To our eyes, brought up on a diet liberally sprinkled with whodunnits full of doubts about the investigation and investigators, built to some extent on the much-recognised fallibility of both our judiciary and criminal investigation systems this novel might initially appear to be very simple and straightforward whodunit. But the excellent translators notes on this novel help the reader see this book in a very different context. When this was first published in Arabic before being subsequently translated into English, this was very much a daring and groundbreaking novel of its time. And it’s daring lay not in its plot structure, or twists or the answers to the questions it poses about whether or not Detective Alwaar is right or wrong in his suspicion that Othman Latlabi is a killer, motivated by greed and a desire for woman of his own age. It’s the fact that this novel dared to ask the questions at all which made it groundbreaking for it first emerged in a Morocco only just emerging from ‘the Years of Lead’ when the 20 odd years of King Hassan II’s rule were awash with state violence, intimidation and repression. To write and publish a novel like The Final Bet during that period would have been tantamount to signing their own death warrant for a writer like Hamdouchi.
That latent violence and repression is never far from the surface of the novel and it’s cleverly and subtly brought out in the characters of Detective Alwaar and his police colleague Inspector Boukrishra. These are two men who are the first to admit that the thing they strugggle with most in the new Morocco and its new approach to criminal investigation is that you actually have to investigate at all – these are men who’ve built their careers on beating confessions out of suspects – and when that doesn’t work they beat the evidence they need out of witnesses until it fits with the suspect they intend to convict.
But for all the crudity of approach in Alwaar and Boykrisha, Abdelilah Hamdouchi never make the mistake of making them one-dimensional. Alwaar is a man who can and does self-reflect – while it doesn’t turn him completely into a detective who starts from a presumption of innocence until he can prove otherwise he’s a least a detective who knows where his instincts and habits take him – he might be a man of bias and a man not afraid to use that bias – but even as he does it he’s acutely aware of it.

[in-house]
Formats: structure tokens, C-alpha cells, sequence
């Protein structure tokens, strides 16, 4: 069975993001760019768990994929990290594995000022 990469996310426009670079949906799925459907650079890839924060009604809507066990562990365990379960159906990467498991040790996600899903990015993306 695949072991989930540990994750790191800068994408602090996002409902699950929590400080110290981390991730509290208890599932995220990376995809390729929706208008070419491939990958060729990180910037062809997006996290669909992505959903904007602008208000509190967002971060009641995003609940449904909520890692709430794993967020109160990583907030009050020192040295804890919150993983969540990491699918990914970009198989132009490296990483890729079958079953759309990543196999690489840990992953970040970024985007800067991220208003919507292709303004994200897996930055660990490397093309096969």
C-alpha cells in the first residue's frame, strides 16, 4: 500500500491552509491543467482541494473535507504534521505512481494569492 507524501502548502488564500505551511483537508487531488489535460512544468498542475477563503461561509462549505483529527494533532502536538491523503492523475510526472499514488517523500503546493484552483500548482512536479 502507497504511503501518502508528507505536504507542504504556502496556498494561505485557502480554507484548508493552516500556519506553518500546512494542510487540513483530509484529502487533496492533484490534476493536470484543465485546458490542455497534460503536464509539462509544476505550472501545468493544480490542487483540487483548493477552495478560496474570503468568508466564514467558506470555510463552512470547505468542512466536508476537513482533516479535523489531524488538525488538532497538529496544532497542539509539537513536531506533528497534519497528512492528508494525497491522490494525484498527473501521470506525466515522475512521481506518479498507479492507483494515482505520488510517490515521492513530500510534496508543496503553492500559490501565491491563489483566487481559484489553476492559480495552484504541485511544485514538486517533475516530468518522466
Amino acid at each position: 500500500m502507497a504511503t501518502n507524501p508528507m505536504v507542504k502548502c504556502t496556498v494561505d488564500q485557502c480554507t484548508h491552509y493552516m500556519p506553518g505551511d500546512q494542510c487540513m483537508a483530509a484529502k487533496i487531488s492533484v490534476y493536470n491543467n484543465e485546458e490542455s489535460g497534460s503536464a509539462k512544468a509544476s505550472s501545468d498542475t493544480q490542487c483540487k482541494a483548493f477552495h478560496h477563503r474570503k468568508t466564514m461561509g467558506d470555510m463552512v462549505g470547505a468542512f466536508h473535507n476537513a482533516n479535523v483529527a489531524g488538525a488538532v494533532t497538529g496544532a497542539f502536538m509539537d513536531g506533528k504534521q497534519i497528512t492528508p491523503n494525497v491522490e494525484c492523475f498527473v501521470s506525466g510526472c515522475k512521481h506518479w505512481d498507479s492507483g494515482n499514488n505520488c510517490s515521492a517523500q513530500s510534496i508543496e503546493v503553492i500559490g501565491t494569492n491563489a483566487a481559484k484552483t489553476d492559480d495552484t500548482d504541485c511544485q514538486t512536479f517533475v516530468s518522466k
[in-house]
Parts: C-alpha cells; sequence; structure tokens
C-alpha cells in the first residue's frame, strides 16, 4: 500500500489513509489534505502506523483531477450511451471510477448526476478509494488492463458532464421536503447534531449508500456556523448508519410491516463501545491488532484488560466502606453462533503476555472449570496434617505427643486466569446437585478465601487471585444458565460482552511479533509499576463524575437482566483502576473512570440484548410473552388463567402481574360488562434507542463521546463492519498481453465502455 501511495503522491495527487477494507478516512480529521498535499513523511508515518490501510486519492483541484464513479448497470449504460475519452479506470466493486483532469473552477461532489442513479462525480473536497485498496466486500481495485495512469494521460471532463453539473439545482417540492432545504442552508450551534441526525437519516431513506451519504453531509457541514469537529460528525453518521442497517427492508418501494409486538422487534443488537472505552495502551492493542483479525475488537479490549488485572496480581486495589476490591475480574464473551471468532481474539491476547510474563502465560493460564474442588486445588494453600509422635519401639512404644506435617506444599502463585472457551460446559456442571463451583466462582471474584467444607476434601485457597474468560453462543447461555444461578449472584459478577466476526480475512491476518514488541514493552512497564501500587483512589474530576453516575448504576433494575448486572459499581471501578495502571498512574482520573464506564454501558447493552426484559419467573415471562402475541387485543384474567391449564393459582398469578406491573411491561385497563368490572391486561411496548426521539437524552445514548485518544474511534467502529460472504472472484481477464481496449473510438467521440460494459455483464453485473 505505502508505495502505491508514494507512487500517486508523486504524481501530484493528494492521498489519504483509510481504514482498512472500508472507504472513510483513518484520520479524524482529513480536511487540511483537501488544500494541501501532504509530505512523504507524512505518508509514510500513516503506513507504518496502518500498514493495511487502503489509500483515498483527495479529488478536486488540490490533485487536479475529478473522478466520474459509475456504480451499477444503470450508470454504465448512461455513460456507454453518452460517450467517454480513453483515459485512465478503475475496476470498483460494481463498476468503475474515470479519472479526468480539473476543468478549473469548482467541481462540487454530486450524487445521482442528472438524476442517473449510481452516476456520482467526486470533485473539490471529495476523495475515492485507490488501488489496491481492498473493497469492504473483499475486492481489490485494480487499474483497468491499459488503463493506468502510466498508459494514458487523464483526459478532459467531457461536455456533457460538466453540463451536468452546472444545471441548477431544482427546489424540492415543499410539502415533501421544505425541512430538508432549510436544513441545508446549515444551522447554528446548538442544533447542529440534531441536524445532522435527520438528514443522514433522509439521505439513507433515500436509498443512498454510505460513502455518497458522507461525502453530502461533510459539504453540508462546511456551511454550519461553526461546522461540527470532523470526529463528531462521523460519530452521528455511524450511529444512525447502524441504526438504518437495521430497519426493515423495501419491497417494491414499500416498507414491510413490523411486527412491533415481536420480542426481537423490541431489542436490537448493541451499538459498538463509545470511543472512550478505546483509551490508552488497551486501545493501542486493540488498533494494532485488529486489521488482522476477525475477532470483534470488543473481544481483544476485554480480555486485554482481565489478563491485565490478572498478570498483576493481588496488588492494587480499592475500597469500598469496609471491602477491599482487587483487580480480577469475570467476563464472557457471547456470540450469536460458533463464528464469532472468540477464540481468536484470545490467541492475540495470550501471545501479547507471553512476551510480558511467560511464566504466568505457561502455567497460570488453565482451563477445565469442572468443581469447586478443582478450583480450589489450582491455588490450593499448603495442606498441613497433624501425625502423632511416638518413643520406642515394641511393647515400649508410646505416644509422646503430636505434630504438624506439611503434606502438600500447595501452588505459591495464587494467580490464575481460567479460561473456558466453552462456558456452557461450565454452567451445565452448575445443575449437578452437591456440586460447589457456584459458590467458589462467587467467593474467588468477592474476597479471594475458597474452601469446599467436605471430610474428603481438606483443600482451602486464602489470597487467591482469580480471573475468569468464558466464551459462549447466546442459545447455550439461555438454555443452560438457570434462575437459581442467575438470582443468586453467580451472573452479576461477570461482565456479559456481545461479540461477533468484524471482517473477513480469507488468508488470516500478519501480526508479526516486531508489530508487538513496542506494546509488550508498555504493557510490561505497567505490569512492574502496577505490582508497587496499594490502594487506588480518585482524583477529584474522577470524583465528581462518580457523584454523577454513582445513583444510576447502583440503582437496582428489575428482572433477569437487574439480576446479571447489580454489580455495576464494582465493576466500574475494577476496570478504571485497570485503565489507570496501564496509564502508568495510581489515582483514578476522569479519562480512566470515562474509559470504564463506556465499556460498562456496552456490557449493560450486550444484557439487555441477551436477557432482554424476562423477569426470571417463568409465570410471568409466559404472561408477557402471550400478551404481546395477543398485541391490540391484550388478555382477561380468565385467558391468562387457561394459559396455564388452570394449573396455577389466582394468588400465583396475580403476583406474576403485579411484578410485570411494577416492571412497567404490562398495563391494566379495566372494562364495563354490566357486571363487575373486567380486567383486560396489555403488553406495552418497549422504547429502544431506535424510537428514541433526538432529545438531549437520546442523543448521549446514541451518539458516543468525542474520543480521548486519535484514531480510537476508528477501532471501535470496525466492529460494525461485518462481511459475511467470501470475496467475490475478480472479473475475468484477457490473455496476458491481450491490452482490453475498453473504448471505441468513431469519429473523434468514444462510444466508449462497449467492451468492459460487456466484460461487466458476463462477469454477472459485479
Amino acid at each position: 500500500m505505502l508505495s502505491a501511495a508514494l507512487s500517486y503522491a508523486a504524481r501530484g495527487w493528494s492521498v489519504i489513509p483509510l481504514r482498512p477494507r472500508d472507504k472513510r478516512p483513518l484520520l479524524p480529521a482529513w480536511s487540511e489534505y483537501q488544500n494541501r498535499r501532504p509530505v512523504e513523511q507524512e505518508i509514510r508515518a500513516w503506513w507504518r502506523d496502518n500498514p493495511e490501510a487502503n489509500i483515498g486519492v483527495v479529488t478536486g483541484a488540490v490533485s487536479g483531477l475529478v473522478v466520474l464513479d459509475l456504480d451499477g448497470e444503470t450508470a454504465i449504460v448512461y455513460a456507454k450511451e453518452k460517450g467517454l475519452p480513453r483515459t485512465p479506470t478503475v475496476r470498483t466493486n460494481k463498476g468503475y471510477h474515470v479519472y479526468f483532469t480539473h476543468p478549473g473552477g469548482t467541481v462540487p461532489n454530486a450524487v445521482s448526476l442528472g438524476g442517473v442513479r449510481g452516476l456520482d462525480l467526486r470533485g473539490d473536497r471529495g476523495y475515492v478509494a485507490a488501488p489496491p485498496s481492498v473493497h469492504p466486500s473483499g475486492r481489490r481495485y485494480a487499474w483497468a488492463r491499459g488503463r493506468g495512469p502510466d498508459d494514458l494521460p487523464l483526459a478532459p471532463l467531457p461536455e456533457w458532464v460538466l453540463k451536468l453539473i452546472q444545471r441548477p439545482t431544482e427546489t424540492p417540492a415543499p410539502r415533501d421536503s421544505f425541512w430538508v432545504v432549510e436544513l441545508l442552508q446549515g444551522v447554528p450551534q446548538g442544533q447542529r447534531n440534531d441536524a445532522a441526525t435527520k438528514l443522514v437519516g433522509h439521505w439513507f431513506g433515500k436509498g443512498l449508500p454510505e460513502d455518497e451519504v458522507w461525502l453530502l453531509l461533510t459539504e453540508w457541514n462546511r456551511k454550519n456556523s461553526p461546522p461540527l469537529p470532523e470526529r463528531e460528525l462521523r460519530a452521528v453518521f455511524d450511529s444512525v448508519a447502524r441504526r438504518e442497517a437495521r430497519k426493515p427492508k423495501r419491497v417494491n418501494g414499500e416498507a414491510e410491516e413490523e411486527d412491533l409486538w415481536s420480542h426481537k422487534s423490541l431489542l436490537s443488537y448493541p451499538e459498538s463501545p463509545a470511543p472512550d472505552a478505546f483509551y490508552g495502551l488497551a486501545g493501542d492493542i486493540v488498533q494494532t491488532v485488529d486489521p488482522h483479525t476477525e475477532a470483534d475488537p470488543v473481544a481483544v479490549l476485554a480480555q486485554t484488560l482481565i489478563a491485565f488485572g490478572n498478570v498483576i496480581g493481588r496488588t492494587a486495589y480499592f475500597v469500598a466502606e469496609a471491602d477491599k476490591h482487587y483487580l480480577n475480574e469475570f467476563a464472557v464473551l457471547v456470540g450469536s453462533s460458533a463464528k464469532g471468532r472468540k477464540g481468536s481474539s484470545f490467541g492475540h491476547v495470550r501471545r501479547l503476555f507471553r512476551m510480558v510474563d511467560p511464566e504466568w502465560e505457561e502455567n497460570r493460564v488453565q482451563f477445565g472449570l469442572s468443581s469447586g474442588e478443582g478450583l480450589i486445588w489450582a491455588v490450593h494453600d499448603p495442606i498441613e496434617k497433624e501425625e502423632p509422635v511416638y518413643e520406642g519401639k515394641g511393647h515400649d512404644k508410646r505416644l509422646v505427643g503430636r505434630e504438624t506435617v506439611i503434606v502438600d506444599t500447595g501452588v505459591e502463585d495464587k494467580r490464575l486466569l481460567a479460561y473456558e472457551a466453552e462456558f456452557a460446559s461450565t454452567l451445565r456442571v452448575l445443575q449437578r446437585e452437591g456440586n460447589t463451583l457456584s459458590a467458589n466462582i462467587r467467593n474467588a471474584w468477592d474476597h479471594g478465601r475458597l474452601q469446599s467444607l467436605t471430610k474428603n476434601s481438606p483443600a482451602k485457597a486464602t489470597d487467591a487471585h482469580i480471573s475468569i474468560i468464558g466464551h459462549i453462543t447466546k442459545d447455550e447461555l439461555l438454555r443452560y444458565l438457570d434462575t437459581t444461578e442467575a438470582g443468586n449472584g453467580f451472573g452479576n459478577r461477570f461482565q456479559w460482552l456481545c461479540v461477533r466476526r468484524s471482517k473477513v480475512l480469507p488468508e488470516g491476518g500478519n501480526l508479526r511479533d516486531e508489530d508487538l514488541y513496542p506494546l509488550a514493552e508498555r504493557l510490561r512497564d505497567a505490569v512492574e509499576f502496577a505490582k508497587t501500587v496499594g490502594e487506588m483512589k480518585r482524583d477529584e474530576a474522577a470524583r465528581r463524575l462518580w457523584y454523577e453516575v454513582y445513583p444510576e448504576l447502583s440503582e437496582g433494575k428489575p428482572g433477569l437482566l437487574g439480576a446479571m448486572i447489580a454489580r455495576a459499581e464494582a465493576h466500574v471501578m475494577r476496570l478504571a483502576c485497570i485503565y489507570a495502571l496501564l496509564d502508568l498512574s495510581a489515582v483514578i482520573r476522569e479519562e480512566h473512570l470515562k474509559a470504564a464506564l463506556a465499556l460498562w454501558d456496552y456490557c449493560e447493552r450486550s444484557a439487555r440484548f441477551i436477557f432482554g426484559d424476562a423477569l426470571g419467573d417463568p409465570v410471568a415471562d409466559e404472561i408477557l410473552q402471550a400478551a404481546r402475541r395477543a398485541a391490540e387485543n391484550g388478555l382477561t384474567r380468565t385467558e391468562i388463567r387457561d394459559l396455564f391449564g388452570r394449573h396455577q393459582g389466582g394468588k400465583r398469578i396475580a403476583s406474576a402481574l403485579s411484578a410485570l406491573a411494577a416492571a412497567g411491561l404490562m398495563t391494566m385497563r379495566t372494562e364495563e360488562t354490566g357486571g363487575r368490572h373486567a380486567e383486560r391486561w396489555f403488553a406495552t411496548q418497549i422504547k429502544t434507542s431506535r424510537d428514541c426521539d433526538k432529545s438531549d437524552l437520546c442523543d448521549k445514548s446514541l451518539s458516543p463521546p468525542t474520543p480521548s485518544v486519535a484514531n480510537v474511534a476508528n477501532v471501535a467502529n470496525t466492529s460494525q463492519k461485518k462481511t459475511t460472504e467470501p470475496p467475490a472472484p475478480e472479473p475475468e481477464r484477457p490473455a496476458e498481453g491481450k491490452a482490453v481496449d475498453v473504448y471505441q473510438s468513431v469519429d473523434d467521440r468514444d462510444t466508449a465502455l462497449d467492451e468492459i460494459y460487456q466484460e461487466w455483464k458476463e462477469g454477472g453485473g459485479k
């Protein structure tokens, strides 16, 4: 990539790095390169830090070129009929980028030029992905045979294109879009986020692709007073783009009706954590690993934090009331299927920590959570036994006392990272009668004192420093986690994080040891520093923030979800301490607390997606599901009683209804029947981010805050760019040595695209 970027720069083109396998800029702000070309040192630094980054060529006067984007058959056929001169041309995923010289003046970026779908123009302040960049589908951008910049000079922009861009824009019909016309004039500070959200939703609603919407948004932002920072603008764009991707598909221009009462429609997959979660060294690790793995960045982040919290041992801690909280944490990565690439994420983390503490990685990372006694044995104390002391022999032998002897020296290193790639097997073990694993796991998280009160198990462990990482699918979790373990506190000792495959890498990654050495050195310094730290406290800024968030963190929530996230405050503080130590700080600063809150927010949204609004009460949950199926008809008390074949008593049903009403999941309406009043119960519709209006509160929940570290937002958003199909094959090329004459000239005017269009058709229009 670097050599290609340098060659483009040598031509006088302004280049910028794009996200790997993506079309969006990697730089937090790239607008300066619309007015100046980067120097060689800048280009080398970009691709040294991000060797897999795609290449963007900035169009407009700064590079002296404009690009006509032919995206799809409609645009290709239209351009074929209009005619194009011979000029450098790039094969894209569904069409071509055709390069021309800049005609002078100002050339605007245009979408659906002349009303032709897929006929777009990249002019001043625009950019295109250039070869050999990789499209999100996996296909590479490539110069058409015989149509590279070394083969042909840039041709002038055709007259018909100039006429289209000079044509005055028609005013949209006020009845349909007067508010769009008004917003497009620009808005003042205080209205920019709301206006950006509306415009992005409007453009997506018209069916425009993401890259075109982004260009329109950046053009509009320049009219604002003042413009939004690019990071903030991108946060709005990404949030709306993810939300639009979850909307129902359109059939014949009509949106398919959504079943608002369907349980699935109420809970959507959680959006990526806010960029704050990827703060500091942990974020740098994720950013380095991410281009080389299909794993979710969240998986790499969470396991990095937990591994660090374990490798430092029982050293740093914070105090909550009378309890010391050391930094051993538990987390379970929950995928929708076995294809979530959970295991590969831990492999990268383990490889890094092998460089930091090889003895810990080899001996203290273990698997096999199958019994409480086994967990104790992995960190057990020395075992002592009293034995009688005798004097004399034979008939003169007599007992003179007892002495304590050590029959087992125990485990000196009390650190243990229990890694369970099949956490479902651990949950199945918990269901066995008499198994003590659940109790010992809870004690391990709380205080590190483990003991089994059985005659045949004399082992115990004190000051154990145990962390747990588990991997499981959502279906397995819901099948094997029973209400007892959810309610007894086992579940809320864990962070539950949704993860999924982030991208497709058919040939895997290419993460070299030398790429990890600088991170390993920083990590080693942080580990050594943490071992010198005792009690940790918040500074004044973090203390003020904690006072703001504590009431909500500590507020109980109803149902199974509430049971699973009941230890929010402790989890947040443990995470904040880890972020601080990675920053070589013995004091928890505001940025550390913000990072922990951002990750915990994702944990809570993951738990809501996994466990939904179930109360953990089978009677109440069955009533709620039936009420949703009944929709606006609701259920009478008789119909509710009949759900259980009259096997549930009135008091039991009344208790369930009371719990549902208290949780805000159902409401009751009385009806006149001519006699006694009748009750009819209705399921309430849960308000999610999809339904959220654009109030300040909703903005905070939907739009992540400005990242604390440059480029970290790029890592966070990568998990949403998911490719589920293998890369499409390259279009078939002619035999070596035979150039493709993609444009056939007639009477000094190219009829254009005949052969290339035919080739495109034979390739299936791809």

The plot and characters are strong enough to stand up on their own as a straightforward whodunnit until the intervention of Alwaar’s lawyer. At that point the story starts to lose a little bit of its structure and believability as a whodunnit and instead becomes a little less than subtle in making its political points. But given how new and how crucial the introduction of legal representation BEFORE a suspect appears in court on trial actually was to the growth of freedom of speech and the right to a defence under the law in Morocco, it’s a political motive that the reader can and should both understand and forgive. It doesn’t stop it being a literary sledgehammer being taken to crack a nut – but when that ‘nut’ is human rights then I for one don’t mind how big a sledgehammer an author like Abdelilah Hamdouchi might use!
I really liked The Final Bet. At only x pages you know before you start it’s not going to be a novel of deep and complex characterisation or a novel with a hugely intricate and interwoven collection of plot and sub-plots. But it is well written, well-paced and with a reasonably tight enough plot to make it an enjoyable read. The Final Bet might not be one of the best detective/crime novels I’ve ever read, but it’s underlying themes about liberal democracy and freedom of speech, and the context into which it emerged in Morocco, certainly make it one of most important crime novels I’ve ever read.
Book Rating - 7
The Final Bet by Abdelilah Hamdouchi was published by Hoopoe Fiction in 2016. I bought my copy with my own hard earned cash on the back of a review of it I read at Winston’s Dad blog. As I get most of my translated fiction recommendations from his blog I’d urge you to visit him and read both his review of The Final Bet and any reviews of other translated fiction mentioned on his sight that takes your fancy.
You can find out a little more about Abdelilah Hamdouchi and read extracts from another three of his novels, at Words Without Borders. The publisher Hoopoe Books also has a short biography and synopsis on several of Hamdouchi’s books on their site, where you can also explore other novelists work from across The Middle East. And if that whets your appetite, you can find out more from the publishers, who are pretty active on Twitter @HoopoeFiction.
The Final Bet was first translated into English in 2008. The translator for the edition I read was Jonathan Smolin who did that first version so I assume this is the original English translation. The novel read really well to me and those translator notes were invaluable in giving me a much deeper understanding of this book and it’s messages in the context of 20th Century Moroccan history.